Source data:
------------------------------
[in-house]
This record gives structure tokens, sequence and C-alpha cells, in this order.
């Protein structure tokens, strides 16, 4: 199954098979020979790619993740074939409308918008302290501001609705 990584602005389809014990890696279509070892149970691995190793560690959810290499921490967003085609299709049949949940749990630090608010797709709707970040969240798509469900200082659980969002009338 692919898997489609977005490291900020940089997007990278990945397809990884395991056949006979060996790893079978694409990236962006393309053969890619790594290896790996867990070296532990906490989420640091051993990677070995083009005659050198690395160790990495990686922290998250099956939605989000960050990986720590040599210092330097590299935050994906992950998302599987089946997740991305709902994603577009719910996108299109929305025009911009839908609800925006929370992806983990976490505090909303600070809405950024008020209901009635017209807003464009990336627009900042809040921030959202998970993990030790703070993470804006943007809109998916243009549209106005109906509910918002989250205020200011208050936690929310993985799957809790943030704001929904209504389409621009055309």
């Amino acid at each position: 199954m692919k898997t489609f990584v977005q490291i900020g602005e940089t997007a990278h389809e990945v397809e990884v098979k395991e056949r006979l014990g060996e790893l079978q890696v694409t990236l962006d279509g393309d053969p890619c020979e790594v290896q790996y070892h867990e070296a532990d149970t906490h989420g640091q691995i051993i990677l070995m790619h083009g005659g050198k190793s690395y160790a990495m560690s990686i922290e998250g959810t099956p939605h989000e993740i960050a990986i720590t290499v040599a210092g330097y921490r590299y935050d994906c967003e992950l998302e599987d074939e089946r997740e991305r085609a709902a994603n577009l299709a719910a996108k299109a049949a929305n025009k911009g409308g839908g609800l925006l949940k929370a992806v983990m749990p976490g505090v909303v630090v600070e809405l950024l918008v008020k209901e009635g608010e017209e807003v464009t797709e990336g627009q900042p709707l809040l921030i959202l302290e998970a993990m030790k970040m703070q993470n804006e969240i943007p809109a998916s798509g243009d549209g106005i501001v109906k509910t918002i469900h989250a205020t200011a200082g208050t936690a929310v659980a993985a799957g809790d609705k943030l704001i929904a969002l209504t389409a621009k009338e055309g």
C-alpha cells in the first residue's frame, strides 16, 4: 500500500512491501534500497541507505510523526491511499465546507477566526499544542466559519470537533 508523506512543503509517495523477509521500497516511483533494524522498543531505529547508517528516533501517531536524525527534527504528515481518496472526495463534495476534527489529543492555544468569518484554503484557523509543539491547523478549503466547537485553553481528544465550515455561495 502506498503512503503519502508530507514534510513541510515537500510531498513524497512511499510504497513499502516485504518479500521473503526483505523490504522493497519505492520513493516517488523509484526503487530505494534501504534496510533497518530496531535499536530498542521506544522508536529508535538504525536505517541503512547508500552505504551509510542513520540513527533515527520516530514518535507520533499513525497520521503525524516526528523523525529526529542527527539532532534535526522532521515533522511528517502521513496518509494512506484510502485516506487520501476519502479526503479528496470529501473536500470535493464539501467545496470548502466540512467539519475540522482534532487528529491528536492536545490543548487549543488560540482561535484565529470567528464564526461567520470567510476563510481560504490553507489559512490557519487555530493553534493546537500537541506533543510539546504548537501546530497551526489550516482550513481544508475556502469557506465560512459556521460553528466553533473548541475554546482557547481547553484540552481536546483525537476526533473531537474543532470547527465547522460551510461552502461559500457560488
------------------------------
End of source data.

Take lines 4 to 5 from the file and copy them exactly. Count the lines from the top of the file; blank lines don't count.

């Amino acid at each position: 199954m692919k898997t489609f990584v977005q490291i900020g602005e940089t997007a990278h389809e990945v397809e990884v098979k395991e056949r006979l014990g060996e790893l079978q890696v694409t990236l962006d279509g393309d053969p890619c020979e790594v290896q790996y070892h867990e070296a532990d149970t906490h989420g640091q691995i051993i990677l070995m790619h083009g005659g050198k190793s690395y160790a990495m560690s990686i922290e998250g959810t099956p939605h989000e993740i960050a990986i720590t290499v040599a210092g330097y921490r590299y935050d994906c967003e992950l998302e599987d074939e089946r997740e991305r085609a709902a994603n577009l299709a719910a996108k299109a049949a929305n025009k911009g409308g839908g609800l925006l949940k929370a992806v983990m749990p976490g505090v909303v630090v600070e809405l950024l918008v008020k209901e009635g608010e017209e807003v464009t797709e990336g627009q900042p709707l809040l921030i959202l302290e998970a993990m030790k970040m703070q993470n804006e969240i943007p809109a998916s798509g243009d549209g106005i501001v109906k509910t918002i469900h989250a205020t200011a200082g208050t936690a929310v659980a993985a799957g809790d609705k943030l704001i929904a969002l209504t389409a621009k009338e055309g």
C-alpha cells in the first residue's frame, strides 16, 4: 500500500512491501534500497541507505510523526491511499465546507477566526499544542466559519470537533 508523506512543503509517495523477509521500497516511483533494524522498543531505529547508517528516533501517531536524525527534527504528515481518496472526495463534495476534527489529543492555544468569518484554503484557523509543539491547523478549503466547537485553553481528544465550515455561495 502506498503512503503519502508530507514534510513541510515537500510531498513524497512511499510504497513499502516485504518479500521473503526483505523490504522493497519505492520513493516517488523509484526503487530505494534501504534496510533497518530496531535499536530498542521506544522508536529508535538504525536505517541503512547508500552505504551509510542513520540513527533515527520516530514518535507520533499513525497520521503525524516526528523523525529526529542527527539532532534535526522532521515533522511528517502521513496518509494512506484510502485516506487520501476519502479526503479528496470529501473536500470535493464539501467545496470548502466540512467539519475540522482534532487528529491528536492536545490543548487549543488560540482561535484565529470567528464564526461567520470567510476563510481560504490553507489559512490557519487555530493553534493546537500537541506533543510539546504548537501546530497551526489550516482550513481544508475556502469557506465560512459556521460553528466553533473548541475554546482557547481547553484540552481536546483525537476526533473531537474543532470547527465547522460551510461552502461559500457560488